August 28, 2019
Cumulative tales and rhymes illustrate growing patterns, typically an increase or decrease by one on each page. As the growing pattern is revealed through the story, children get excited because they can figure out "what comes next."
From an early age, children notice and appreciate patterns in the world around them. Patterns and sequences of different kinds begin to pop up all over the place, especially in the books that children love.
Here are some refreshing books about water and ocean fun that inspire mathematical thinking for summer months. Dive right in!
Children need experiences and practice counting in different, flexible ways while learning the rules of counting. These books and the right questions can help.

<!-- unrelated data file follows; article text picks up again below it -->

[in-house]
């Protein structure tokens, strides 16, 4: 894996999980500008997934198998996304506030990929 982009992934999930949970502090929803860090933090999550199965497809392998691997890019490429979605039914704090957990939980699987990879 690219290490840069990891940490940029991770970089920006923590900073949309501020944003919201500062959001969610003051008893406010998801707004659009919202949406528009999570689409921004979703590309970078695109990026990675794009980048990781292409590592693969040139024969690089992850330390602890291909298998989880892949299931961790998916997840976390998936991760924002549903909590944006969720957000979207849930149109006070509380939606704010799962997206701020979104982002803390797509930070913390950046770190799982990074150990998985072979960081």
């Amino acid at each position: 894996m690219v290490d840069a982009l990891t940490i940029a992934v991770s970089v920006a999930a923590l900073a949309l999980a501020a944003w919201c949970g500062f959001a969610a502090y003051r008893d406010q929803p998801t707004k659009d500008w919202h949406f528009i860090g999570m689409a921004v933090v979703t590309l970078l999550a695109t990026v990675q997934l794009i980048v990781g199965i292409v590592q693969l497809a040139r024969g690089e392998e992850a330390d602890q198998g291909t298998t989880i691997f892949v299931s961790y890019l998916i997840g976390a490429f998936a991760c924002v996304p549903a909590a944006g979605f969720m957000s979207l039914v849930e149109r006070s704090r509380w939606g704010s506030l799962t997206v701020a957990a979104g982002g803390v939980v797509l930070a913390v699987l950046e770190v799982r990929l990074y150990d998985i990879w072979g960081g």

Two books that are common in homes and classrooms are great jumping off spots for exploring important concepts of measurement.
Does a polka-dotted sock match a striped sock? In the book A Pair of Socks young children will learn about an important early skill: matching.
Many classrooms are planning year-end picnics, so it’s the perfect time to read We’re Going on a Picnic! by the beloved author Pat Hutchins.
Data analysis uses math to make sense of the world. It is compiling information and describing it in a quantitative way: how many?
This book is a delightful way to start a discussion about estimation in the early grades. Is it reasonable that Hugh Thomas caught a million fish?
Preschool storytime is a great time to teach mathematics! In this video, two teachers use Ellen Stoll Walsh's "Mouse Count" to illustrate the concept of "less and more."